Tuesday, 30 June 2015

Ethiopia: Gambela National Park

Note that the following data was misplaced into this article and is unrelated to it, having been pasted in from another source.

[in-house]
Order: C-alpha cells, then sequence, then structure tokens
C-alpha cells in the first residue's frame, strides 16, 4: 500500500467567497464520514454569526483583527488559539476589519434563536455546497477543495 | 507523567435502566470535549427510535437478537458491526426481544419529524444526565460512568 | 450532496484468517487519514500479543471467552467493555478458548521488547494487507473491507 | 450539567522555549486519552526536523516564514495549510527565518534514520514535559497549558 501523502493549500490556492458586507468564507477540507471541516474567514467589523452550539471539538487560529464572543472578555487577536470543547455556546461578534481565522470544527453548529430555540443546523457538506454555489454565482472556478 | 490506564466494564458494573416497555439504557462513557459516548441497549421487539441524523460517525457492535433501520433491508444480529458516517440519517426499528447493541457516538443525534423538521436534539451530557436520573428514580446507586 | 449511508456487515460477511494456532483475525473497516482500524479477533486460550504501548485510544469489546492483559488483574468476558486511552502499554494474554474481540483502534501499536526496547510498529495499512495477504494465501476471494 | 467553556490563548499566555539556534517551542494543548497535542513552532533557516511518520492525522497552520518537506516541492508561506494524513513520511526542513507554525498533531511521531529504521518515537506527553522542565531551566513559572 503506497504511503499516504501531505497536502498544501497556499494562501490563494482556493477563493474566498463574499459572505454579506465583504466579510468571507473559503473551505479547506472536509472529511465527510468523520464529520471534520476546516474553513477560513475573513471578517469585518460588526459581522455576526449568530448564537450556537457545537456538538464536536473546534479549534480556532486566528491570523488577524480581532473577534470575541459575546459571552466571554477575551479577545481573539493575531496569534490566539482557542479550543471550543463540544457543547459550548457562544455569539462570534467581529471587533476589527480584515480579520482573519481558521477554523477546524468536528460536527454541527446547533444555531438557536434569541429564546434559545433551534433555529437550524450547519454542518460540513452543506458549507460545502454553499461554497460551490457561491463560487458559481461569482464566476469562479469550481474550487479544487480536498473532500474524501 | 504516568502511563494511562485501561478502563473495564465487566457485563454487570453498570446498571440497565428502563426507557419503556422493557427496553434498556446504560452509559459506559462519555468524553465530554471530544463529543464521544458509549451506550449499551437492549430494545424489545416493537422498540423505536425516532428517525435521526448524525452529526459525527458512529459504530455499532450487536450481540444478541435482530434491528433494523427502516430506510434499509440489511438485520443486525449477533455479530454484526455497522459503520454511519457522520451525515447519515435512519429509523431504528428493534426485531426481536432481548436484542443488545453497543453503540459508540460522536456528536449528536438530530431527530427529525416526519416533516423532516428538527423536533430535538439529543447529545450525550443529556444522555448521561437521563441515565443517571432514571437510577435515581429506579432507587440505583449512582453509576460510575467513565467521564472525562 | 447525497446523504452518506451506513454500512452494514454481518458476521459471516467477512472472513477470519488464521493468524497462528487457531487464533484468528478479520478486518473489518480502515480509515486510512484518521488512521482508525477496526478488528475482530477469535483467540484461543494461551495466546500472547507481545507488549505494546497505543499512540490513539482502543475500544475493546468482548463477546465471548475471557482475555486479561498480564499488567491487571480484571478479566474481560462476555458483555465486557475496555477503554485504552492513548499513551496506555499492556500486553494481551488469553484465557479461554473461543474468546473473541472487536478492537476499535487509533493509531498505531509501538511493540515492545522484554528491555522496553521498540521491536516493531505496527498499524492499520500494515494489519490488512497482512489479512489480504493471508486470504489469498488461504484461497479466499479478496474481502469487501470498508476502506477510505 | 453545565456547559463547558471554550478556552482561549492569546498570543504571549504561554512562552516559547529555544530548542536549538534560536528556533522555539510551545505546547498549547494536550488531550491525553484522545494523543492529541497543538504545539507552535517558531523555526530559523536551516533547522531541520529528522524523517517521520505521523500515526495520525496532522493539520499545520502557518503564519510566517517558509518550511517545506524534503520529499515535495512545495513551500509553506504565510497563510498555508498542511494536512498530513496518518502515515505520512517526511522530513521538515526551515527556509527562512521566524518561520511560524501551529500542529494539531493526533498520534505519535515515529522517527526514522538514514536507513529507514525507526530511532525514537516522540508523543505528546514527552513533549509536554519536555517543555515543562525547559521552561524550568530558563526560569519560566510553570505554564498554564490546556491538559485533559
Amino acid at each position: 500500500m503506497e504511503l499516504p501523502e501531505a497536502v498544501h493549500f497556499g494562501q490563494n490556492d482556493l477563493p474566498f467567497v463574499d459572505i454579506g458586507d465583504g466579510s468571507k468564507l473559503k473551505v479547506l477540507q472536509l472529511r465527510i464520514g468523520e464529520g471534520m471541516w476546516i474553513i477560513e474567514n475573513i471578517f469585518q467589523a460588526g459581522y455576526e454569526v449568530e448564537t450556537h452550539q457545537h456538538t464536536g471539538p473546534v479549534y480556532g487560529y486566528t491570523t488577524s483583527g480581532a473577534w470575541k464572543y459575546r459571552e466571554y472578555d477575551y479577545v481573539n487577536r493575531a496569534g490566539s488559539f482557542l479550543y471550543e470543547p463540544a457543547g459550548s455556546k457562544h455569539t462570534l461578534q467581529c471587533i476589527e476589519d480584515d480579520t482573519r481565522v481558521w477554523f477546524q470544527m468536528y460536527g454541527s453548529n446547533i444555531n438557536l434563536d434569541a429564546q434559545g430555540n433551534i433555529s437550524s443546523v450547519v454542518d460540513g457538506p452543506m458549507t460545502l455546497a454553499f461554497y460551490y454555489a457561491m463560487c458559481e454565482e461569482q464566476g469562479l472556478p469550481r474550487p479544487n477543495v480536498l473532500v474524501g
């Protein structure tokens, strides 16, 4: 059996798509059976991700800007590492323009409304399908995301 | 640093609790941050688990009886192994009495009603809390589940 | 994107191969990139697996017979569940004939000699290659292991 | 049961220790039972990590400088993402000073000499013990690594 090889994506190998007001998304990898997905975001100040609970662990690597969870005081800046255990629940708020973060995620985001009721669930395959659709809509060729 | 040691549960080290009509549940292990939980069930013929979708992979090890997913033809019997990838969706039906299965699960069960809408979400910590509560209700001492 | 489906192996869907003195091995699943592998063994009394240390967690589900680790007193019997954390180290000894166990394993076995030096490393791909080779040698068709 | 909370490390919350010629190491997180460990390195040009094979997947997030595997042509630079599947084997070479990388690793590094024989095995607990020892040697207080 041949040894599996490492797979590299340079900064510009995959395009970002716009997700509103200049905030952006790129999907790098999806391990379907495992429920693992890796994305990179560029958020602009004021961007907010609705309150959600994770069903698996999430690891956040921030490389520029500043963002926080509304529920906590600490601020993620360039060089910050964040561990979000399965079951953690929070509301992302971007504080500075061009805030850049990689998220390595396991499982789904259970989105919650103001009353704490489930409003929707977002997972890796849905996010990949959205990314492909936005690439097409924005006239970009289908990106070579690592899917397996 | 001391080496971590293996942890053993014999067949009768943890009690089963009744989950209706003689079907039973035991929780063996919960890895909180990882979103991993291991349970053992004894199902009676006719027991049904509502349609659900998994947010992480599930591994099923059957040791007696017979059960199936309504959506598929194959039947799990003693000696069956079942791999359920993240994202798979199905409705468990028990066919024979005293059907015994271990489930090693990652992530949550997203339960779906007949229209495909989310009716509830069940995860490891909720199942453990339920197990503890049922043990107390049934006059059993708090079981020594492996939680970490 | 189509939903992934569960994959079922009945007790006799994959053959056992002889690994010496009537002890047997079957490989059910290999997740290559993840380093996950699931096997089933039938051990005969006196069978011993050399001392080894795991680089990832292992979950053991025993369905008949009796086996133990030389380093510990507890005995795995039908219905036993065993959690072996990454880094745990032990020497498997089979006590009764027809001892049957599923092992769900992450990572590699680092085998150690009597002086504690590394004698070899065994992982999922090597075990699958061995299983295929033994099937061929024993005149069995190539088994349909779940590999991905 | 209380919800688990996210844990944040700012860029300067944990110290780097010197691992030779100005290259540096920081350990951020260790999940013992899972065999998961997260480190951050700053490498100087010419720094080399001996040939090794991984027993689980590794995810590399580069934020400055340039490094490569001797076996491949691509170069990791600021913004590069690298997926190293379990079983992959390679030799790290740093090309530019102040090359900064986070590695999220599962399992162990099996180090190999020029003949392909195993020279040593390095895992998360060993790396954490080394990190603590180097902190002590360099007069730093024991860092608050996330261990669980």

Located in the Gambela Region, its 5061 square kilometers of territory is encroached upon by cotton plantations and refugee camps. The general topography of the Park is flat, with some areas of higher ground where deciduous woodland and savanna occur; these higher areas are often rocky with large termite mounds. About 66% of the area is considered shrubland, 15% is forest, while 17% has been modified by man. Gambela National Park also supports extensive areas of wet grassland and swamps where the native grasses grow over 3 metres in height. Ethiopia as a tourist destination remains well behind its potential, and while known for its history, ancient cultures, and allegedly hidden treasures.The mystical Ark is rumored to have been hidden in Ethiopia somewhere,the country is not too well known for its national parks. The Gambela Park was established primarily to protect two species of endangered wetland antelopes: the White-eared Kob and the Nile Lechwe. Other wildlife reported as living here include elephant, African Buffalo, lion, roan antelope, tiang, Lelwel Hartebeest, olive baboon, and guereza monkey. Several birds only found in this area include the shoebill stork, the Long-tailed Paradise Whydah and the Red-throated and Green Bee-eaters. Located about 600 kilometres from Addis Ababa on the river Baro, Gambela has a strange history. From 1902 until it was captured by the Italians in the Second World War, it was administered by the British, the only part of Ethiopia to be so governed, The reason for this is that the British opened a port there on the wide and navigable Baro River, which during four months of the rainy season is navigable and provides direct access to the sea via the Nile through Khartoum. Ethiopian coffee was exported via this route, up to 1940. Now the port has fallen into disrepair, though remains of the warehouses and jetty can be seen. At its peak, up to 40 ships would be in dock at any one time. The undulating plains of high Sudanese grass offer excellent opportunities for wilderness exploration. It is not particularly easy to access however. Beyond Gambela towards the Sudanese border, the Anuak cultivators give way to the nomadic Nuer. These pastoralists herd their long-horned cattle into huge camps when they stop for the night. The presence in the park of a permanent major river, the Baro, which flows towards the Nile, adds to the attraction of the park as it is navigable for much of the year though reportedly not used for regular trips by tourists and its depth and width makes a good habitat for many hippo colonies and the giant Nile Perch. The most common plains game are reportedly the white-eared kob, also found in the hundreds of thousands at Boma National Park in Southern Sudan, and the Nile or Kafue Lechwe. In the river are to be found huge Nile perch, up to 100 kilograms, crocodiles and hippos. Other wildlife includes buffalo, giraffe, waterbuck, Roan antelope, zebra, bushbuck, Abyssinian reedbuck, warthog, hartebeest, hyena, lion and elephant. Unfortunately, there are very few animals to be seen in the park, but the birds are many and varied, the olive baboon and the local race of the vervet, with its white whiskers, are the very common, as is the black and white colobus monkey. Bus links to Addis Ababa via Bako. (Min 2 day journey) 4 weekly flights from Addis Ababa by Ethiopian Airlines (Mon, Thurs, Fri, Sat). All accommodation is to be found in nearby Gambela town. Ethiopia has rich tourism assets. With its diverse tourist attractions, which include cultural, historical and archaeological attractions, as well as a great variety of flora and fauna, the government of Ethiopia has initiated a number of measures to preserve and develop tourist sites throughout the country. Tourist infrastructures in various national parks have been upgraded, while renovation work on roads linking the parks with major roads and lodges is being carried out. Other measures include the protection of animals from illegal hunting in sanctuaries and parks, as well as the conservation of heritage sites, nine of which are included on the UNESCO World Heritage List. Through these activities, Ethiopia has seen an increase in the number of tourists visiting its many attractions. Ethiopia continued to record positive growth in tourist arrivals over the review period. The country achieved larger tourist numbers in 2012 than in 2011 thanks to increased participation in international travel and tourism exhibitions. Showcasing the nation’s tourism products globally has enabled Ethiopia to promote its natural, cultural and historical attractions to the rest of the world. This has helped the country to attract more international tourists and also generated more travel and tourism revenue. Some of the notable international tourism and trade fairs Ethiopia has participated in recent years include the ITB, Internationale Tourismus-Börse Berlin, the World Travel Market in London, the Moscow International Tourism Fair and the Shanghai 2010 Expo. Good luck Ethiopia Paul Okia happytoursug@gmail.com www.happytoursug.com Paul Okia Happy Tours Africa happytoursug@gmail.com www.happytoursug.com

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